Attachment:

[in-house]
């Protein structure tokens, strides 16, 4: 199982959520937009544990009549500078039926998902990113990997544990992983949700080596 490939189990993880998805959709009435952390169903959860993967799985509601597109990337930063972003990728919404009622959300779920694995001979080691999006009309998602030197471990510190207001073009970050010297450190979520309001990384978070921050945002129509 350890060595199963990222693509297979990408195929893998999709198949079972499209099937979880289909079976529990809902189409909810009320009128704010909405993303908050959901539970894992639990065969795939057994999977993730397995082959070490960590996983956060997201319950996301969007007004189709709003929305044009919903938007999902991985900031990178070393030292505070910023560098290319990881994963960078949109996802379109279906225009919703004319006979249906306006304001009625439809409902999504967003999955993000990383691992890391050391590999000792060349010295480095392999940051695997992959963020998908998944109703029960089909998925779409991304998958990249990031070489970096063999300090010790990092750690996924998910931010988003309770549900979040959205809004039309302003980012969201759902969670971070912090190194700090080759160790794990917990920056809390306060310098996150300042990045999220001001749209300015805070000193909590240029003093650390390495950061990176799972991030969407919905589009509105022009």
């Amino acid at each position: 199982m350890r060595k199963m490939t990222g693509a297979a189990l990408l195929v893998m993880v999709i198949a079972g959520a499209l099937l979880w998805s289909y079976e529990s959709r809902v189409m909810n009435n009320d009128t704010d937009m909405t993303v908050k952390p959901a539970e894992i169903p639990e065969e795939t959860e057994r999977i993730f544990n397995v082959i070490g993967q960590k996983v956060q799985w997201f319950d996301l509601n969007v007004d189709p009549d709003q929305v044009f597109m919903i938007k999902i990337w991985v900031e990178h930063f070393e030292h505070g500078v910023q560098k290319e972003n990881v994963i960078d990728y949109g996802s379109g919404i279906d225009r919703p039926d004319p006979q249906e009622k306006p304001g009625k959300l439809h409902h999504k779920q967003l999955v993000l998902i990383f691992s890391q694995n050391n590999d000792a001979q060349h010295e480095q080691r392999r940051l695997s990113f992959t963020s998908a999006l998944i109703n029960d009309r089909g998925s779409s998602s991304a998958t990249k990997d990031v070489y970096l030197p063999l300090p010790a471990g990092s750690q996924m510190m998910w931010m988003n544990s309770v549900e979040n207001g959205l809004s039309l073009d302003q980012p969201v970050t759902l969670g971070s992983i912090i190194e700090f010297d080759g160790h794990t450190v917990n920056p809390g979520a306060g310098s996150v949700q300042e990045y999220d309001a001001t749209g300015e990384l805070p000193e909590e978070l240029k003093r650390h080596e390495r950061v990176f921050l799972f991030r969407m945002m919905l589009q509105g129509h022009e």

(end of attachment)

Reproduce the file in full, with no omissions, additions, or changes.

[in-house]
């Protein structure tokens, strides 16, 4: 199982959520937009544990009549500078039926998902990113990997544990992983949700080596 490939189990993880998805959709009435952390169903959860993967799985509601597109990337930063972003990728919404009622959300779920694995001979080691999006009309998602030197471990510190207001073009970050010297450190979520309001990384978070921050945002129509 350890060595199963990222693509297979990408195929893998999709198949079972499209099937979880289909079976529990809902189409909810009320009128704010909405993303908050959901539970894992639990065969795939057994999977993730397995082959070490960590996983956060997201319950996301969007007004189709709003929305044009919903938007999902991985900031990178070393030292505070910023560098290319990881994963960078949109996802379109279906225009919703004319006979249906306006304001009625439809409902999504967003999955993000990383691992890391050391590999000792060349010295480095392999940051695997992959963020998908998944109703029960089909998925779409991304998958990249990031070489970096063999300090010790990092750690996924998910931010988003309770549900979040959205809004039309302003980012969201759902969670971070912090190194700090080759160790794990917990920056809390306060310098996150300042990045999220001001749209300015805070000193909590240029003093650390390495950061990176799972991030969407919905589009509105022009």
């Amino acid at each position: 199982m350890r060595k199963m490939t990222g693509a297979a189990l990408l195929v893998m993880v999709i198949a079972g959520a499209l099937l979880w998805s289909y079976e529990s959709r809902v189409m909810n009435n009320d009128t704010d937009m909405t993303v908050k952390p959901a539970e894992i169903p639990e065969e795939t959860e057994r999977i993730f544990n397995v082959i070490g993967q960590k996983v956060q799985w997201f319950d996301l509601n969007v007004d189709p009549d709003q929305v044009f597109m919903i938007k999902i990337w991985v900031e990178h930063f070393e030292h505070g500078v910023q560098k290319e972003n990881v994963i960078d990728y949109g996802s379109g919404i279906d225009r919703p039926d004319p006979q249906e009622k306006p304001g009625k959300l439809h409902h999504k779920q967003l999955v993000l998902i990383f691992s890391q694995n050391n590999d000792a001979q060349h010295e480095q080691r392999r940051l695997s990113f992959t963020s998908a999006l998944i109703n029960d009309r089909g998925s779409s998602s991304a998958t990249k990997d990031v070489y970096l030197p063999l300090p010790a471990g990092s750690q996924m510190m998910w931010m988003n544990s309770v549900e979040n207001g959205l809004s039309l073009d302003q980012p969201v970050t759902l969670g971070s992983i912090i190194e700090f010297d080759g160790h794990t450190v917990n920056p809390g979520a306060g310098s996150v949700q300042e990045y999220d309001a001001t749209g300015e990384l805070p000193e909590e978070l240029k003093r650390h080596e390495r950061v990176f921050l799972f991030r969407m945002m919905l589009q509105g129509h022009e």